This time, it’s cold-drawn mechanical tubing from several countries, including China.
The battle against dumped steel imports wages on.
On Wednesday, Commerce Secretary Wilbur Ross announced his department is initiating an investigation into cold-drawn mechanical tubing imports from countries including China, Germany, Italy, India, South Korea and Switzerland.
The antidumping and countervailing duty investigation is in response to a petition filed by several companies looking for relief from dumped and subsidized imports. Those petitioners — ArcelorMittal Tubular Products, Michigan Seamless Tube, LLC., PTC Alliance Corp., Webco Industries, Inc., and Zekelman Industries, Inc., — are seeking margins ranging from 12 percent to 209.06 percent.
According to the companies, imports from these countries are priced extremely low and often subsidized by the countries where they originate. American producers, who operate in an open-market, can compete in terms of quality of product – but cannot do so when the game is rigged.
“The prices we see from countries that are the subject of this case have been incredibly low, often at levels that are below our cost to manufacture,” said Ed Vore, chief executive officer of ArcelorMittal Tubular Products North America. “That means that to make that sale, we could have to sell the product at a price that does not even cover all of our variable costs.”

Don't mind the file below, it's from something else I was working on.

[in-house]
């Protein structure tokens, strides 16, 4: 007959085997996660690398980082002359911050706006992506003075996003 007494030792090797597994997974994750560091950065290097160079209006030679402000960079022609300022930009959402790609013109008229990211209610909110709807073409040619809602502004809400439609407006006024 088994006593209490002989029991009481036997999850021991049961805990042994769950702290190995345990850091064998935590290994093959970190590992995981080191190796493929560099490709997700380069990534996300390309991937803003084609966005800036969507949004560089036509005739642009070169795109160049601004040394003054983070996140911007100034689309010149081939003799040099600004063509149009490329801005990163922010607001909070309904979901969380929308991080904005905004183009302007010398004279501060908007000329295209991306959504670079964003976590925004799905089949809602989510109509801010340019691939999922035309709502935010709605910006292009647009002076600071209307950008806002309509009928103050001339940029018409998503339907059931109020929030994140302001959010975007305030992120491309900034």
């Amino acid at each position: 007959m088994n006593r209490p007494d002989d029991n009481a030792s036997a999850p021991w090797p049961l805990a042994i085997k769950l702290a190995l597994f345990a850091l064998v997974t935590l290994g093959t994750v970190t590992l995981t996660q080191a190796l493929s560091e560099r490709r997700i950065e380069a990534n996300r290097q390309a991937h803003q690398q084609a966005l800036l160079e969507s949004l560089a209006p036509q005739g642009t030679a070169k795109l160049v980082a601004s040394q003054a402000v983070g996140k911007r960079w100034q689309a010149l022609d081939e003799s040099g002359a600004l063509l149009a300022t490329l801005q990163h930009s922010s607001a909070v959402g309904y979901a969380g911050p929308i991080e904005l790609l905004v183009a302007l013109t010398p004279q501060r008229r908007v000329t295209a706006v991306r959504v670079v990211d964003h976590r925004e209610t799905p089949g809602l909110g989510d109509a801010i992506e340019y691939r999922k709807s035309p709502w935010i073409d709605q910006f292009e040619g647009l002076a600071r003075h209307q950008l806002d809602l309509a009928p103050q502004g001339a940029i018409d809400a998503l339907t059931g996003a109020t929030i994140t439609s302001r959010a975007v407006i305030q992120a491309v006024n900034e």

There’s no doubt that imports are soaring. In 2016, cold-drawn mechanical tubing imports from Germany reached $38.8 million, followed by China at $29.4 million and Switzerland at $26.2 million. All total, the imports from countries named in the petition reached $152.6 million.
“Imports from the subject countries have made significant inroads into our volumes and market share, using extremely low prices,” Vore said. “Our lost volume has nothing to do with an inability of ArcelorMittal to supply the quality or product range our customers require – we do that well. … What prevented us from selling adequate volumes has been the extremely low prices of the subject merchandise.”
This investigation is just the latest led by the Commerce Department into unfair steel imports; the agency has initiated investigations into 34 separately alleged subsidy programs in China alone. It’s a consequence of China’s massive steel overcapacity, which is creating a global crisis.
The Commerce Department has overseen dozens of investigations over steel imports under both the Obama and Trump administrations. President Trump recently launched national security investigations into steel and aluminum imports because of the ongoing crisis.
This specific case now heads to the International Trade Commission, which is set to make a preliminary injury determination by June 5. If the ruling is in the affirmative, the Commerce Department will then announce preliminary duties.